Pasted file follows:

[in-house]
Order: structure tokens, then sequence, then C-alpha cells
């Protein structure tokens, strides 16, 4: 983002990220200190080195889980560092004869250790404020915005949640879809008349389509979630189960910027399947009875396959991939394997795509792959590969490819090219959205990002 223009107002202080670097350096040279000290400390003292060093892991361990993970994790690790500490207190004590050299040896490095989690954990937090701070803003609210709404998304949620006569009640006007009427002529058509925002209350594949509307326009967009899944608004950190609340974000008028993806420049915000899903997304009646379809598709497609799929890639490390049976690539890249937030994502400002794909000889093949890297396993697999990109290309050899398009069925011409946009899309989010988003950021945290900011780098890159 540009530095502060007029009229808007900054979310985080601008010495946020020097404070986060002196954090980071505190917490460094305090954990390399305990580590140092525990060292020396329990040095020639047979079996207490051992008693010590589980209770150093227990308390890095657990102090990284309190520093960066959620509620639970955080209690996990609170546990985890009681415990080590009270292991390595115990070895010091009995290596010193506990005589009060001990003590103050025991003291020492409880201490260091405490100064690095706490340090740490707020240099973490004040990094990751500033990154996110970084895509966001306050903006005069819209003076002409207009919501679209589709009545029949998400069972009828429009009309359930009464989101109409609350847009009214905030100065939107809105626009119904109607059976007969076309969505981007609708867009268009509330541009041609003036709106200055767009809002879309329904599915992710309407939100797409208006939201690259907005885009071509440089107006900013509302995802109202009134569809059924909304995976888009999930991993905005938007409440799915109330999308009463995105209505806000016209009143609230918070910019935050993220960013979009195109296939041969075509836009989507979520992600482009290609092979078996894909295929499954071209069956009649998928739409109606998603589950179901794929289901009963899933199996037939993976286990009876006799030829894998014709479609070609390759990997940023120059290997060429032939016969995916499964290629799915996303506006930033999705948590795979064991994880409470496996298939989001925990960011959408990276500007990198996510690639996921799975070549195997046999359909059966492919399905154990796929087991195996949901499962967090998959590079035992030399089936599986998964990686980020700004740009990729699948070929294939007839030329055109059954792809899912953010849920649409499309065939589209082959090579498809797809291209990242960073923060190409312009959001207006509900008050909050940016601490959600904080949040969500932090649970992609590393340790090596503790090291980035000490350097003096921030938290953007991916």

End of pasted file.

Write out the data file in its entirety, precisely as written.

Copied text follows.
[in-house]
Order: structure tokens, then sequence, then C-alpha cells
């Protein structure tokens, strides 16, 4: 983002990220200190080195889980560092004869250790404020915005949640879809008349389509979630189960910027399947009875396959991939394997795509792959590969490819090219959205990002 223009107002202080670097350096040279000290400390003292060093892991361990993970994790690790500490207190004590050299040896490095989690954990937090701070803003609210709404998304949620006569009640006007009427002529058509925002209350594949509307326009967009899944608004950190609340974000008028993806420049915000899903997304009646379809598709497609799929890639490390049976690539890249937030994502400002794909000889093949890297396993697999990109290309050899398009069925011409946009899309989010988003950021945290900011780098890159 540009530095502060007029009229808007900054979310985080601008010495946020020097404070986060002196954090980071505190917490460094305090954990390399305990580590140092525990060292020396329990040095020639047979079996207490051992008693010590589980209770150093227990308390890095657990102090990284309190520093960066959620509620639970955080209690996990609170546990985890009681415990080590009270292991390595115990070895010091009995290596010193506990005589009060001990003590103050025991003291020492409880201490260091405490100064690095706490340090740490707020240099973490004040990094990751500033990154996110970084895509966001306050903006005069819209003076002409207009919501679209589709009545029949998400069972009828429009009309359930009464989101109409609350847009009214905030100065939107809105626009119904109607059976007969076309969505981007609708867009268009509330541009041609003036709106200055767009809002879309329904599915992710309407939100797409208006939201690259907005885009071509440089107006900013509302995802109202009134569809059924909304995976888009999930991993905005938007409440799915109330999308009463995105209505806000016209009143609230918070910019935050993220960013979009195109296939041969075509836009989507979520992600482009290609092979078996894909295929499954071209069956009649998928739409109606998603589950179901794929289901009963899933199996037939993976286990009876006799030829894998014709479609070609390759990997940023120059290997060429032939016969995916499964290629799915996303506006930033999705948590795979064991994880409470496996298939989001925990960011959408990276500007990198996510690639996921799975070549195997046999359909059966492919399905154990796929087991195996949901499962967090998959590079035992030399089936599986998964990686980020700004740009990729699948070929294939007839030329055109059954792809899912953010849920649409499309065939589209082959090579498809797809291209990242960073923060190409312009959001207006509900008050909050940016601490959600904080949040969500932090649970992609590393340790090596503790090291980035000490350097003096921030938290953007991916």